I have to say that it's a good rule not to worry, even when you're running late. Because when you worry, you're bound to piss off someone. And if you piss off someone, just don't let it be the casting agent. Fortunately, she was too busy to even remember what I had said to her, and she was perfectly pleasant while running lines with me on camera.

The print audition was at the Barrington Recreation Center, which I've been to for a softball tournament. Unfortunately, there are 2 Barrington Rec Centers, a block away from the other. I got confused and wandered around in the parking lot for half an hour before a pretty woman in a red dress smiled and asked if I was there for an audition. She pointed the way down the street and totally saved my butt.

By the time I got signed in and stood in line, I was a good 45 minutes late. But it didn't seem to matter. A dozen people got in line after me.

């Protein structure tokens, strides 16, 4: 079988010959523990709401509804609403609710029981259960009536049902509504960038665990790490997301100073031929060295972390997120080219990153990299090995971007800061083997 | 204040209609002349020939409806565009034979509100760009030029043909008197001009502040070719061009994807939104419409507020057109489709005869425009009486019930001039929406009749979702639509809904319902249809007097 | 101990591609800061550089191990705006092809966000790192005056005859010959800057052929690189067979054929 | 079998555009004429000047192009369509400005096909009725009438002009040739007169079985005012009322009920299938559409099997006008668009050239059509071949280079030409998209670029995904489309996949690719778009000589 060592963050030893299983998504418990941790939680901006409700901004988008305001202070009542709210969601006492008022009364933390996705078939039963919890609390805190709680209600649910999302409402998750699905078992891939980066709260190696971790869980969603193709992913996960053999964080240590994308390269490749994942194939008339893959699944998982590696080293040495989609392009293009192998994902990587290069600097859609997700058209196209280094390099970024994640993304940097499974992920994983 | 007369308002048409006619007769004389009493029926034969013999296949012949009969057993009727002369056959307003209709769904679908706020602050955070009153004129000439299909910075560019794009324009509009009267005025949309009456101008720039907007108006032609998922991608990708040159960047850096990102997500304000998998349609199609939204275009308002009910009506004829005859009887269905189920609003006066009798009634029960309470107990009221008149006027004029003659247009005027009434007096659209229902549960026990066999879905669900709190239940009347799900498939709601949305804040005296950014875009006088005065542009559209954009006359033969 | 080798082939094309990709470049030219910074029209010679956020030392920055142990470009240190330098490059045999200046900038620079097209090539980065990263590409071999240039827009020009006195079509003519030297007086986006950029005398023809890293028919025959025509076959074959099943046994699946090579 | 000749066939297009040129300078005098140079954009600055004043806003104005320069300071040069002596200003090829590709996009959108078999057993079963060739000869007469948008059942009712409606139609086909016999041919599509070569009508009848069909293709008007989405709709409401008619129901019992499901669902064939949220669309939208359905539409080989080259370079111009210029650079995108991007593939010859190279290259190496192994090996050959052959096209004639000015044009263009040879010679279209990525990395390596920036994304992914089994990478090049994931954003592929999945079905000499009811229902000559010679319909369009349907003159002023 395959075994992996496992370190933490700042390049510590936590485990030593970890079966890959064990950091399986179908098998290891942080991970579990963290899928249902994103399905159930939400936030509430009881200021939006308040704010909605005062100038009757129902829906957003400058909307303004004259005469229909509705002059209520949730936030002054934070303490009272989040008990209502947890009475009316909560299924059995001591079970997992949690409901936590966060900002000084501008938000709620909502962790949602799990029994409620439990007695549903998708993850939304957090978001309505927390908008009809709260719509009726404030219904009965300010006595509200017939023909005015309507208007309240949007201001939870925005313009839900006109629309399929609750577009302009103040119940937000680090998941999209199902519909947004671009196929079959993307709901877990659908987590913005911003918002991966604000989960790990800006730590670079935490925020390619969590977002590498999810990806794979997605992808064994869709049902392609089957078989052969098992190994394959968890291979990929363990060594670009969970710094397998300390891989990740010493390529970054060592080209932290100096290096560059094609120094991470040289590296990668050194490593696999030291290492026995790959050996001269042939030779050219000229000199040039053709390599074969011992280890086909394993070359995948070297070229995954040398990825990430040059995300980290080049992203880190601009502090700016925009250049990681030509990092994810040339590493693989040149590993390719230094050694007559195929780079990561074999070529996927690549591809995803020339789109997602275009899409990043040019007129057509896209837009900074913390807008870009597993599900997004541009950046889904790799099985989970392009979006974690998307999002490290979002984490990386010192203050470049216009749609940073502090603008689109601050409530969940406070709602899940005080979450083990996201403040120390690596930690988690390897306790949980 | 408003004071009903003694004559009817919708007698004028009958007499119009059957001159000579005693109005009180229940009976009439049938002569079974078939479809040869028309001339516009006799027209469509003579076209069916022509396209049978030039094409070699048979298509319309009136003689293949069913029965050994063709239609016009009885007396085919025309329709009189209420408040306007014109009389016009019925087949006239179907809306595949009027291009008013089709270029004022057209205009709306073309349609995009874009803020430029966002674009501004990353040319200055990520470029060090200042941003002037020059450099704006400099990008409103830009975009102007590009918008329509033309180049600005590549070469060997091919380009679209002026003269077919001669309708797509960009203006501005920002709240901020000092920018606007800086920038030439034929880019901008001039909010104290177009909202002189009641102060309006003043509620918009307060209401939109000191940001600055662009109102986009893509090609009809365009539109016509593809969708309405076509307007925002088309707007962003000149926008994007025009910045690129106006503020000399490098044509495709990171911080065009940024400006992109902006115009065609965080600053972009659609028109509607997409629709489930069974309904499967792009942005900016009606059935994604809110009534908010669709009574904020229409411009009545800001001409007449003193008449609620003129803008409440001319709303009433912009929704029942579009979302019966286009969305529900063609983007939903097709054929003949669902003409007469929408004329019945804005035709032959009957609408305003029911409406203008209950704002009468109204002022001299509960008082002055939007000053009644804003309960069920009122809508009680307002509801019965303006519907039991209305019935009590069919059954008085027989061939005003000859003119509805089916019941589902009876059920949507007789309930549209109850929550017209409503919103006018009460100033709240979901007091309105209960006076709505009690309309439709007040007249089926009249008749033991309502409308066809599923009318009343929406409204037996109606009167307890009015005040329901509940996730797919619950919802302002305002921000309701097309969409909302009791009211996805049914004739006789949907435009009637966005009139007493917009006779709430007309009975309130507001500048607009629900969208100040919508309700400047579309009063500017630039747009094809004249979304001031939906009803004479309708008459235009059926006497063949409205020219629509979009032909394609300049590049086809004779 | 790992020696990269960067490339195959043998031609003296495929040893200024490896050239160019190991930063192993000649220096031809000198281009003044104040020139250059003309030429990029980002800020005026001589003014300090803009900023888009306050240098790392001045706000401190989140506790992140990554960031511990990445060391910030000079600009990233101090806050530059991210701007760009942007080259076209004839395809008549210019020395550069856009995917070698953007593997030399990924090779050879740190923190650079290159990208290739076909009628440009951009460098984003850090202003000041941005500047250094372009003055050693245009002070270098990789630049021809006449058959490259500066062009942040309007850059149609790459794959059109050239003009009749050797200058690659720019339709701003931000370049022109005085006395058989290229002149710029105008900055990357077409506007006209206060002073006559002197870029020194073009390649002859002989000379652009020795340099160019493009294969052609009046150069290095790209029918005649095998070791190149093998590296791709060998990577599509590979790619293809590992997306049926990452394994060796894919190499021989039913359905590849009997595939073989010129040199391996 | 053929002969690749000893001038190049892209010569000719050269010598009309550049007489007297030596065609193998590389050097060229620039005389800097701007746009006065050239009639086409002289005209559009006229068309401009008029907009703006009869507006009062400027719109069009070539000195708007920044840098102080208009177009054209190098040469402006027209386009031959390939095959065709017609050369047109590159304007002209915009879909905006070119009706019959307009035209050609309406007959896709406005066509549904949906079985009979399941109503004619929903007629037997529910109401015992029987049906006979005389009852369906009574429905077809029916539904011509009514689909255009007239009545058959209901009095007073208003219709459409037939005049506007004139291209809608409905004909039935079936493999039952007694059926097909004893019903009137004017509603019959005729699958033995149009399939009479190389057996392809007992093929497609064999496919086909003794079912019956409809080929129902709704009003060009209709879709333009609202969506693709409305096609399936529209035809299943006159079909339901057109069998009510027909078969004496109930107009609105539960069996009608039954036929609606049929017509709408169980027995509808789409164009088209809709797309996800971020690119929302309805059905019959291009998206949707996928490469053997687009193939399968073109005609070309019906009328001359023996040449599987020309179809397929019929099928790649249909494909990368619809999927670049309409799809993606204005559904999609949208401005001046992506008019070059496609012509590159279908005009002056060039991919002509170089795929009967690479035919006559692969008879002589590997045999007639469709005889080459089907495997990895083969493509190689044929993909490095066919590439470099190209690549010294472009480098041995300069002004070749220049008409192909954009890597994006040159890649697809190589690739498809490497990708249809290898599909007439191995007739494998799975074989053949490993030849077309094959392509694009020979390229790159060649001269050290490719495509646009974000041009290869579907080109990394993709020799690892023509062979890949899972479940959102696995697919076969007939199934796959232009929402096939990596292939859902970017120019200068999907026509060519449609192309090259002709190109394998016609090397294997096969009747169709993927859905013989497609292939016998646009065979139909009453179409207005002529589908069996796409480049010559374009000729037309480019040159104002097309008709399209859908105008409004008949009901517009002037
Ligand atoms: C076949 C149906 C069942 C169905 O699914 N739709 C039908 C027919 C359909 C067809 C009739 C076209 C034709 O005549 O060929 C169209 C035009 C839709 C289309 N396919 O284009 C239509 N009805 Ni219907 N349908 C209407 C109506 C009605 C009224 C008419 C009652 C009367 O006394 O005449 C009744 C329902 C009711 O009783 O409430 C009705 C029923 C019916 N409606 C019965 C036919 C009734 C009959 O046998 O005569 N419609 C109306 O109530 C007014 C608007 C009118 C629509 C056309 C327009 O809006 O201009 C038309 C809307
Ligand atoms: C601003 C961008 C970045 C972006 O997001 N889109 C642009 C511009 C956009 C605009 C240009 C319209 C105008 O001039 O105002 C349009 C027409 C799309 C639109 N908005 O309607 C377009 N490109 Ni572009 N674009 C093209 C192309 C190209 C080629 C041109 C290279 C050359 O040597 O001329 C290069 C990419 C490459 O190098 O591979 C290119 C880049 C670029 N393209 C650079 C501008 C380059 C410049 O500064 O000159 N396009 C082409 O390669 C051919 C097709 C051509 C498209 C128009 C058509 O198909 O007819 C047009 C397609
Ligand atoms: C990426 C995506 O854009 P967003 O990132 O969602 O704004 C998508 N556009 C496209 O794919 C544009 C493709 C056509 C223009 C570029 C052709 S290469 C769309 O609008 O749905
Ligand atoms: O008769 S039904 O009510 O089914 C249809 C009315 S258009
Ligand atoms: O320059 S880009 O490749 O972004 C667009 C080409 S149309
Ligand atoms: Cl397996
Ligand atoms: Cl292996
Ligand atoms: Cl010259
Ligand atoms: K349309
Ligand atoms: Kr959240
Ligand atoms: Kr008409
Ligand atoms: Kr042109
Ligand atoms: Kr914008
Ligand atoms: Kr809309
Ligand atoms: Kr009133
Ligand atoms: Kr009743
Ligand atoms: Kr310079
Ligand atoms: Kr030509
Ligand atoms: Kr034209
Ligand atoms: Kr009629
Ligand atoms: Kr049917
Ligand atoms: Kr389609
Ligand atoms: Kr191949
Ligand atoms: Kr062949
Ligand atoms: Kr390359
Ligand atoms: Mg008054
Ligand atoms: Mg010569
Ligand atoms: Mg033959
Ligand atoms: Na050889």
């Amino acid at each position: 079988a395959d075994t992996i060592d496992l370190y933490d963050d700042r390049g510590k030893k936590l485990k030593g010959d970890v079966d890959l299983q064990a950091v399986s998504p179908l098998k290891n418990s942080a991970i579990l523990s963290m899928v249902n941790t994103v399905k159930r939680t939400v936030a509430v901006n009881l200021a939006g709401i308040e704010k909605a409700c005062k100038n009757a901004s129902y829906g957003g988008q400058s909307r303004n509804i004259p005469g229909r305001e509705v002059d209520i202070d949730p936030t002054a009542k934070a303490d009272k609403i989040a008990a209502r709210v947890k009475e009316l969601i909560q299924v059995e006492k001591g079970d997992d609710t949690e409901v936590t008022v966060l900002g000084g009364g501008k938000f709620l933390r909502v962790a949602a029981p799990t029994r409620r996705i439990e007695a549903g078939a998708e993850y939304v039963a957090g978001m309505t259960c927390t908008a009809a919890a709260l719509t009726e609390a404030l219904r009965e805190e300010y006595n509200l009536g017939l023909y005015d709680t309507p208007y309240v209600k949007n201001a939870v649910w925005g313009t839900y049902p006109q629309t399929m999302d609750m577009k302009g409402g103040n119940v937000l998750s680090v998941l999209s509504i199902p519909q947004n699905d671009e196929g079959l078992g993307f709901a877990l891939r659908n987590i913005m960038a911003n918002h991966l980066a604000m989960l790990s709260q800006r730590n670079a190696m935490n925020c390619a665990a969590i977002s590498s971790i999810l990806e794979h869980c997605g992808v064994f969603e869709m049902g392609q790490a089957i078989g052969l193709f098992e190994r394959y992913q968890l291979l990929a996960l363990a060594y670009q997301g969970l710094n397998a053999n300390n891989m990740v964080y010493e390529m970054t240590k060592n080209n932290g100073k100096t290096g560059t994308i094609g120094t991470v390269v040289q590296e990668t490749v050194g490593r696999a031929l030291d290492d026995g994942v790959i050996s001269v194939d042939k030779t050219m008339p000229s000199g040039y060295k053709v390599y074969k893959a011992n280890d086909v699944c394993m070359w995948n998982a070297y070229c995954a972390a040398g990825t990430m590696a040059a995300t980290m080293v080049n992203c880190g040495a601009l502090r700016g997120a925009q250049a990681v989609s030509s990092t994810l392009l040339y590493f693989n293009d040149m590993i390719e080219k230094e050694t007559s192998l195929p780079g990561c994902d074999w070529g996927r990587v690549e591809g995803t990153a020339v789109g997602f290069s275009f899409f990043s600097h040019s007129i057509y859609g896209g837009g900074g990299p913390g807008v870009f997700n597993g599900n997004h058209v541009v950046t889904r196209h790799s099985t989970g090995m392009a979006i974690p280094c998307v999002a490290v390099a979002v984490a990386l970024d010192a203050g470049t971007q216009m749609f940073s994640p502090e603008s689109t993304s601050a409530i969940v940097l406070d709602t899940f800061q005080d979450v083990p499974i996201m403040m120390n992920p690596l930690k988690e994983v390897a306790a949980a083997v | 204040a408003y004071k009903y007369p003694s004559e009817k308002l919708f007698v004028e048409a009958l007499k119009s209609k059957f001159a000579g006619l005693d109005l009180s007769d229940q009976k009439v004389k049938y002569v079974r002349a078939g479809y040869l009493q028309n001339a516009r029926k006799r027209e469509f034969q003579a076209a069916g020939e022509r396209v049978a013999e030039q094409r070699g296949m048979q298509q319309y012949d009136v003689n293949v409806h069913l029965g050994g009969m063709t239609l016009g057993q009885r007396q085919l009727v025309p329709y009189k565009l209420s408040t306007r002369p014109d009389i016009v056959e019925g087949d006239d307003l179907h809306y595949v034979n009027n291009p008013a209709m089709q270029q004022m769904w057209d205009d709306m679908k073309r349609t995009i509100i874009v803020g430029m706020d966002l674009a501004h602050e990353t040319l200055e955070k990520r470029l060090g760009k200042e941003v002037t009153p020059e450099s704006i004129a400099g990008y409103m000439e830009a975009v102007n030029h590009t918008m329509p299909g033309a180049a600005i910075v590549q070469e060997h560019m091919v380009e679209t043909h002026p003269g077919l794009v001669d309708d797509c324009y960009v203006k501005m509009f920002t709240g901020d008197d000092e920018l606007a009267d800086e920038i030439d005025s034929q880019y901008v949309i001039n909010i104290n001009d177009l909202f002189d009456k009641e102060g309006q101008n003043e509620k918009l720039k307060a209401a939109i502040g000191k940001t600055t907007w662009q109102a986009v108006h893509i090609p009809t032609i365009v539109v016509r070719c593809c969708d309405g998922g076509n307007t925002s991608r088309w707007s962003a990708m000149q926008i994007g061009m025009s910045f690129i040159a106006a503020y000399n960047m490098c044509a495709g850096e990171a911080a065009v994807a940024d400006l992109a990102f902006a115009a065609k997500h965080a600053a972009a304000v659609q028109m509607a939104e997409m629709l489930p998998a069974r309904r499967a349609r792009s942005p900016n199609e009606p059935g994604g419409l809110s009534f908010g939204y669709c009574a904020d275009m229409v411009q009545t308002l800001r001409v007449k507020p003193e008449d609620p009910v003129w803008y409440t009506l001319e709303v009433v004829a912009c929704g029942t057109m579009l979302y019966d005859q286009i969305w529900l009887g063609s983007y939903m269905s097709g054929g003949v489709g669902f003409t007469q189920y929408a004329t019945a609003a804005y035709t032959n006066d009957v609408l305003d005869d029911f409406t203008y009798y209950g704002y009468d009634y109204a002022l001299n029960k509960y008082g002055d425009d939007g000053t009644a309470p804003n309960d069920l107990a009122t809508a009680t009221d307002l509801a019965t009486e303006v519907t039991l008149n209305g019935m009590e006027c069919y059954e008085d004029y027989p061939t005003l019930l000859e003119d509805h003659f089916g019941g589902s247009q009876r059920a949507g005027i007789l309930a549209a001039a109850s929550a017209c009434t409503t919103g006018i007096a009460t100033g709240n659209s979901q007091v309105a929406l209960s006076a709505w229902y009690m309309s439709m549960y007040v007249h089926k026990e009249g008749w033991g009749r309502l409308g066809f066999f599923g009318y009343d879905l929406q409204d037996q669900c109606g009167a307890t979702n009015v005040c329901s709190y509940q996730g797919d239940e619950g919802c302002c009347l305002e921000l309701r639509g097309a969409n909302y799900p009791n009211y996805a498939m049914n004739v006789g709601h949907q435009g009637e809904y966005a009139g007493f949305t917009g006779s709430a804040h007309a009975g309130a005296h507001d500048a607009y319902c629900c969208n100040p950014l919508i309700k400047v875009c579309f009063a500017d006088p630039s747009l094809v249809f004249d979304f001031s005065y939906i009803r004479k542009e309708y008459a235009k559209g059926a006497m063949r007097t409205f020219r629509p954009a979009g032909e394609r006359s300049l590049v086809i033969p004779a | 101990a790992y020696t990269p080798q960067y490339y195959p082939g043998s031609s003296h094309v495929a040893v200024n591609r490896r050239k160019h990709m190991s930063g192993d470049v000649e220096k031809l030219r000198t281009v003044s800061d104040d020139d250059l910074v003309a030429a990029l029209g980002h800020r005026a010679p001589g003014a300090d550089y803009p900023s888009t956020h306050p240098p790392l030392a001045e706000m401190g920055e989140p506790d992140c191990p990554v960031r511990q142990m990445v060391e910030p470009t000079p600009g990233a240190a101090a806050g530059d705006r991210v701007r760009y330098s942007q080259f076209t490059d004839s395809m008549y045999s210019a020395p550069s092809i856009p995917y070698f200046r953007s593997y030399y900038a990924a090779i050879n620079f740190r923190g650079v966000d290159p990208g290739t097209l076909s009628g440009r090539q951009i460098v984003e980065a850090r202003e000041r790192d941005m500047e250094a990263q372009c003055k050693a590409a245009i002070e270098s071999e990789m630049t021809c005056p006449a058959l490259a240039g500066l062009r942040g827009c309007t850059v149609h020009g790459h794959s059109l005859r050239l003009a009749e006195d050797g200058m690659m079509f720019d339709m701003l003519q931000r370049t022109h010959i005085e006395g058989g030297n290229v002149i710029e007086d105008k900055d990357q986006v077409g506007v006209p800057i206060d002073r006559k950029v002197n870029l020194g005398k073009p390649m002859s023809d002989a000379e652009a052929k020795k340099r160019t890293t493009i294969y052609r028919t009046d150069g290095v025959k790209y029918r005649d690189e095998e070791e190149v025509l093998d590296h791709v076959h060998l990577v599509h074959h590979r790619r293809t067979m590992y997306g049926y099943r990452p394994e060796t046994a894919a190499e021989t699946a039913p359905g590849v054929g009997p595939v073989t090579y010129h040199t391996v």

After the auditions, I was famished. My wife was in Orange County visiting her parents, so I told her I was gonna get a burger and beer at the original Father's Office on Montana Street. If it's in the early evening, it's a good bet you can find a seat there and I did, right in front of the TV at the bar. I was so happy, I even ordered a side of fries.

Wednesday, May 26, 2010

Back in Action! Out of Retirement!

Seriously, I'm back in the saddle again! Wasn't really expecting it this soon, but I'm back in the trenches, next to the other aging Asian guys, trying to make a living out of this thing. And, oh, am I ready for it...

Then again... the headshots. OLD! My casting sites, wow, there are now three of them they use regularly. Casting Frontier, LA Casting and Actors Access. These things take forever to set up. But I sent an email to my old agent (Bobby Ball Talent Agency) asking if they were interested in submitting me again. Amazingly, they gave an enthusiastic YES!